The Saga Continues: New ETN+ Notes try to address Leveraged ETF criticisms

Barclay’s (the proprietor of iShares ETFs) has just introduced a new leveraged exchange-traded vehicle known as the ETN+ notes. First, it is important to note that these products are not technically ETFs, but ETNs. ETN stands for Exchange-Traded Note as opposed to ETF which stands for Exchange-Traded Fund. An ETN is a debt obligation of the issuer whose value is based notionally on some underlying index, strategy or specified portfolio. In other words, the ETN does not hold the underlying holdings directly, it is just a promise by the issuer to be valued accordingly. This means that if the issuer goes under, you own squat, whereas with an ETF you would actually hold the underlying investments. But, that out of the way, let’s look closer at these new leveraged ETNs.

One of the main criticisms of leveraged ETFs was the path-dependency of the returns. I’ve written about this extensively, but I’ll go on the record and let you know I have no problems with leveraged ETFs. I just have a problem with the fact that most people don’t know how they work and people shouldn’t buy what they don’t understand. I’ve used them in my own portfolio quite a bit. Nonetheless, these new ETN+ notes are designed to address how volatility kills the returns of a leveraged ETF. You see, a leveraged ETF is rebalanced daily in order to maintain a certain leverage ratio. This introduces a compounding/decompounding leverage risk which most investors don’t understand. The net effect is that if an index is up 10% over 6 months, the 200% bull ETF and 200% bear ETF could both produce negative returns.

An ETN+ note should be considered as follows: If an investor had $10,000 to invest and wanted 200% exposure to an index, they could just go out and borrow another $10,000 and have $20,000 market exposure. They would have financing costs on $10,000 to drag returns down slightly (for now), but this method would allow them to forget about path-dependency considerations. The market could zig-zag every other day, but the investor’s net return is going to be twice the index’s return less financing costs. This is how the ETN+ notes work.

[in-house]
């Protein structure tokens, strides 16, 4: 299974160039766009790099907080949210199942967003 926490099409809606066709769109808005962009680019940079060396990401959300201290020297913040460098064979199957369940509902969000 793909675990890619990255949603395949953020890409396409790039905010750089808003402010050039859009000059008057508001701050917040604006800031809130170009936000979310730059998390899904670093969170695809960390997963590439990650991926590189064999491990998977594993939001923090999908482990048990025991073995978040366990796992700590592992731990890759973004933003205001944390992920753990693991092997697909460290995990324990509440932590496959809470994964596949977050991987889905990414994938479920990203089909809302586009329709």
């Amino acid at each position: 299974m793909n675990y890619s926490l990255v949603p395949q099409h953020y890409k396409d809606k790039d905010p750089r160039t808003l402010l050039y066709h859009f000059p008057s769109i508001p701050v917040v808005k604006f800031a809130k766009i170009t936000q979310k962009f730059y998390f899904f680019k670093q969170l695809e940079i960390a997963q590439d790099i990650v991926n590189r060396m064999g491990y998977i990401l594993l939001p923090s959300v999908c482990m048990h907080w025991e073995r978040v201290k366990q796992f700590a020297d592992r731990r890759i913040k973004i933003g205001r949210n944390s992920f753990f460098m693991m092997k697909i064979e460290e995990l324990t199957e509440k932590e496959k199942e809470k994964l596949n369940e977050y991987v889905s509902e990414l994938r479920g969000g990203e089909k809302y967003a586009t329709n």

There is another wrinkle though. While the notes might have an initial target of +200%, or -200% the degree of leverage will change on any given day depending on what happens in the market. So while on day 1, the ratio might be 2-to-1, on day 10 it might be 1.8-to-1. However, this multiplier only matters to you on the day you buy it. If you bought on day 1, you would get 2x the index return (less financing costs and MER). If you bought on day 10, you would get 1.8x the index return for the period you held it (less financing and MER). The multiplier will be published daily by Barclay’s.

I’ll write more about these new ETN+ notes this week. Lots to cover.

Right now, the first ETN+ notes will be:

Long S&P500, 300% to start: BXUB
Long S&P500, 200% to start: BXUC
Short S&P500, 100% to start: BXDB
Short S&P500, 200% to start: BXDC
Short S&P500, 300% to start: BXDD

Preet Banerjee
Preet Banerjee an independent consultant to the financial services industry and a personal finance commentator. You can learn more about Preet at his personal website and you can click here to follow him on Twitter.
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Showing 7 comments
  • Michael James

    Will the 200% leveraged version of these ETN+ notes just close up shop if the underlying index goes below 50% of its starting point?

  • Thicken My Wallet

    Michael- I may be stealing Preet’s thunder but there are stop-loss redemption mechanisms in place.

    Preet- you hit the nail on the head though. You are buying unsecured debt. I will be interested to read your thoughts on borrowing costs.

  • Cam Birch

    Very cool investment product. I will be very intrigued to find out all about this product. Borrowing to invest can be expensive for a regular investor (like me) so a product that has that sort of item built in can certainly be interesting to discover about since it could be a useful way of doing the borrow to invest at a much lower cost. I will be waiting to see what risks will be involved with this new product.

  • Preet

    @Michael James: Thicken is correct in that there is a stop-loss mechanism, but it is designed to protect the issuer, not the investor. If the unit price falls to $10/unit, then the stop-loss is triggered and investors will get $10/unit. Seeing as how they started at $50, this is a tremendous loss. Effectively, the issuer has an out to terminate the note and the investor will be left scratching their head.

  • Preet

    @Thicken – yes, I will touch upon the borrowing costs later this week. It’s not as rosy as it looks on the surface.

  • Preet

    @Cam Birch: assuming that investors understand these products, I do see them potentially becoming quite popular for the reasons you suggest.

  • Jordan

    Preet you do such a great job explaining how things work, the good the bad and all the details.

    Have you ever considered taking things into a more personal area? Would you ever share a look back at the holdings / portfolio allocations’s you’ve actually held personally?

    Share what kind of ups and downs you’ve experienced? What % return you’ve actually gotten? It doesn’t need to be amounts, maybe even some 20/20 reflections on you’re best moves and biggest mistakes?

    It might not be your style, I’m just interest in the real life results and learning experiences along the way.